Neccessity Is the Mother of Invention.

Do you pay attention to the google doodle's that frequently appear on the google search page?  I usually take a minute or two to click on the image and see what it is symbolizing that day.  Today's doodle really caught my interest.  I hovered over the image and got a small pop-up caption that told me it is Marie Curie's 144th Birthday.  After clicking on it I was lead to a google search about Mme. Marie Curie and I browsed about 4 of the links.  As I read about this Nobel Prize winning woman, I began to reflect on her influence in the scientific world, and how it transferred to medical advances that have made life better for many people.
Google Doodle Commemorates Marie Curie's 144th Birthday.


It has been many years since I had first learned about Mme. Curie and was quite inspired by her story today.  I found a book I want to check out too.  It's in the running for the National Book Award (USA) and is called- "Radioactive: A Tale Of Love And Fallout."  Written by Lauren Redniss, this non-fiction book recounts the story of Marie and Pierre Curie and how their lifetime of work was intertwined with love for each other and for new discoveries.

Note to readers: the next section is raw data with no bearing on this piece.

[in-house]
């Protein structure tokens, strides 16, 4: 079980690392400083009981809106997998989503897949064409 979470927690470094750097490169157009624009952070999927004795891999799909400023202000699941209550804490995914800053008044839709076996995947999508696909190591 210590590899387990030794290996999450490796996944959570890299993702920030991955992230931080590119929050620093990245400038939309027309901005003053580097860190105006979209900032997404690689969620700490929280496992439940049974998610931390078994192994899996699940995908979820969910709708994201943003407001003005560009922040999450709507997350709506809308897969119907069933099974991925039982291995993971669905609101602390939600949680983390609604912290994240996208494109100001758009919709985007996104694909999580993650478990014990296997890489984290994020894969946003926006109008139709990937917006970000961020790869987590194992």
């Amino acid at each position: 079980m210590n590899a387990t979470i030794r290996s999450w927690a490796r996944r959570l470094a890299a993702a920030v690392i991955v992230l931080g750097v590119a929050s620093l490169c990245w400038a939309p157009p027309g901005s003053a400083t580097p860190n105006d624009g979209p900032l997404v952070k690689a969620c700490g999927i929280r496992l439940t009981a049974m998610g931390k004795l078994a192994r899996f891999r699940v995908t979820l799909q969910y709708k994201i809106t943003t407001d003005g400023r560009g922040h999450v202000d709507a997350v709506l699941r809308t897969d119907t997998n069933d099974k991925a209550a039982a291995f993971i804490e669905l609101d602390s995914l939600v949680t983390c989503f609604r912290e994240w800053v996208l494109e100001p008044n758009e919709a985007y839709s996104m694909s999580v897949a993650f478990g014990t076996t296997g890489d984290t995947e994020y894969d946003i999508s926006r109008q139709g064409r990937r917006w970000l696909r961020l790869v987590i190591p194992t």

"All my life through, the new sights of Nature made me rejoice like a child." Marie Curie
A few interesting facts about Mme. Marie Sklodowska Curie:
  • Lived November 7, 1867 to July 4, 1934.
  • Was the only person to be bestowed with two Nobel Prizes in different sciences (Physics/1903 & Chemistry/1911).
  • Her work with Husband Pierre, led to discoveries and advances in the therapeutic use of radiation (radium).
Mme. Curie throughout her life actively promoted the use of radium to alleviate suffering and during World War I, assisted by her daughter, Irene, she personally devoted herself to this remedial work. She retained her enthusiasm for science throughout her life and did much to establish a radioactivity laboratory in her native city. Extracted from Nobelprize.org
  • Mme. Curie broke through boundaries by holding influential positions-the first woman to be Professor in the University of Paris.




I would like to know-Who inspires you? 













*Sources include: nobelprize.org, latimesblogs.latimes.com, and wikipedia.com
**This was not a sponsored post. All opinions are my own.

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